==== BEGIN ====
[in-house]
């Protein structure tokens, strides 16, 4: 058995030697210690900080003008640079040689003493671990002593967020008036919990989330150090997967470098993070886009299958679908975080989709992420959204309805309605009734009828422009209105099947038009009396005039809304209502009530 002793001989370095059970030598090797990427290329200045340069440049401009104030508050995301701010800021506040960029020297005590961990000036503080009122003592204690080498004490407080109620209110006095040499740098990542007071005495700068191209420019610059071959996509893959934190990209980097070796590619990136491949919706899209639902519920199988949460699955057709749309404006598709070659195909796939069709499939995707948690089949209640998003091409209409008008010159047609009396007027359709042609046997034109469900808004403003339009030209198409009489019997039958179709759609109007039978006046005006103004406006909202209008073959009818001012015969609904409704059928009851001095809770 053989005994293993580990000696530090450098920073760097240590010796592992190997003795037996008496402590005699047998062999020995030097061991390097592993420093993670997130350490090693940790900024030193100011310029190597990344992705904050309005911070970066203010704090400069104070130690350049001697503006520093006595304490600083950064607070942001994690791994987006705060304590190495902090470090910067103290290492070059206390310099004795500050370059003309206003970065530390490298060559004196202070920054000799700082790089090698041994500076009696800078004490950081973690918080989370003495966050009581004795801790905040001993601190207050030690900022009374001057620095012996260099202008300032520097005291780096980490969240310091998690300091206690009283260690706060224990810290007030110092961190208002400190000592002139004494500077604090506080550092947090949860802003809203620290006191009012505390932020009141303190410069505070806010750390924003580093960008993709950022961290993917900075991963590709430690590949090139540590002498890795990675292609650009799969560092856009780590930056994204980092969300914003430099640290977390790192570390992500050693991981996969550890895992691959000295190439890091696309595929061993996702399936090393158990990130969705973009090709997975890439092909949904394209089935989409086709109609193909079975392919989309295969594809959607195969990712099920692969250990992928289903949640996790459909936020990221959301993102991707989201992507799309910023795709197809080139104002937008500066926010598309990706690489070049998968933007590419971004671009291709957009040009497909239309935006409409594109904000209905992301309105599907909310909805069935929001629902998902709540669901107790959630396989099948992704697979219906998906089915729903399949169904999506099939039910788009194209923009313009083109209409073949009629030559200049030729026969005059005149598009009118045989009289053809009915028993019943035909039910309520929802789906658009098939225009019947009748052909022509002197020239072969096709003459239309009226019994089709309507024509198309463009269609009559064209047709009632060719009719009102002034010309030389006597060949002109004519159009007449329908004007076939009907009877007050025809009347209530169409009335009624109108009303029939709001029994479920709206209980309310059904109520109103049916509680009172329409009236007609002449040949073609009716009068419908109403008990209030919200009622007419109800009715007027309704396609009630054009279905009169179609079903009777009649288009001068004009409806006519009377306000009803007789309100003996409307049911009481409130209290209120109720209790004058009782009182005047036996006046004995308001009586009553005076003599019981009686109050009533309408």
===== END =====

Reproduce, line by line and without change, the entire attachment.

[in-house]
């Protein structure tokens, strides 16, 4: 058995030697210690900080003008640079040689003493671990002593967020008036919990989330150090997967470098993070886009299958679908975080989709992420959204309805309605009734009828422009209105099947038009009396005039809304209502009530 002793001989370095059970030598090797990427290329200045340069440049401009104030508050995301701010800021506040960029020297005590961990000036503080009122003592204690080498004490407080109620209110006095040499740098990542007071005495700068191209420019610059071959996509893959934190990209980097070796590619990136491949919706899209639902519920199988949460699955057709749309404006598709070659195909796939069709499939995707948690089949209640998003091409209409008008010159047609009396007027359709042609046997034109469900808004403003339009030209198409009489019997039958179709759609109007039978006046005006103004406006909202209008073959009818001012015969609904409704059928009851001095809770 053989005994293993580990000696530090450098920073760097240590010796592992190997003795037996008496402590005699047998062999020995030097061991390097592993420093993670997130350490090693940790900024030193100011310029190597990344992705904050309005911070970066203010704090400069104070130690350049001697503006520093006595304490600083950064607070942001994690791994987006705060304590190495902090470090910067103290290492070059206390310099004795500050370059003309206003970065530390490298060559004196202070920054000799700082790089090698041994500076009696800078004490950081973690918080989370003495966050009581004795801790905040001993601190207050030690900022009374001057620095012996260099202008300032520097005291780096980490969240310091998690300091206690009283260690706060224990810290007030110092961190208002400190000592002139004494500077604090506080550092947090949860802003809203620290006191009012505390932020009141303190410069505070806010750390924003580093960008993709950022961290993917900075991963590709430690590949090139540590002498890795990675292609650009799969560092856009780590930056994204980092969300914003430099640290977390790192570390992500050693991981996969550890895992691959000295190439890091696309595929061993996702399936090393158990990130969705973009090709997975890439092909949904394209089935989409086709109609193909079975392919989309295969594809959607195969990712099920692969250990992928289903949640996790459909936020990221959301993102991707989201992507799309910023795709197809080139104002937008500066926010598309990706690489070049998968933007590419971004671009291709957009040009497909239309935006409409594109904000209905992301309105599907909310909805069935929001629902998902709540669901107790959630396989099948992704697979219906998906089915729903399949169904999506099939039910788009194209923009313009083109209409073949009629030559200049030729026969005059005149598009009118045989009289053809009915028993019943035909039910309520929802789906658009098939225009019947009748052909022509002197020239072969096709003459239309009226019994089709309507024509198309463009269609009559064209047709009632060719009719009102002034010309030389006597060949002109004519159009007449329908004007076939009907009877007050025809009347209530169409009335009624109108009303029939709001029994479920709206209980309310059904109520109103049916509680009172329409009236007609002449040949073609009716009068419908109403008990209030919200009622007419109800009715007027309704396609009630054009279905009169179609079903009777009649288009001068004009409806006519009377306000009803007789309100003996409307049911009481409130209290209120109720209790004058009782009182005047036996006046004995308001009586009553005076003599019981009686109050009533309408």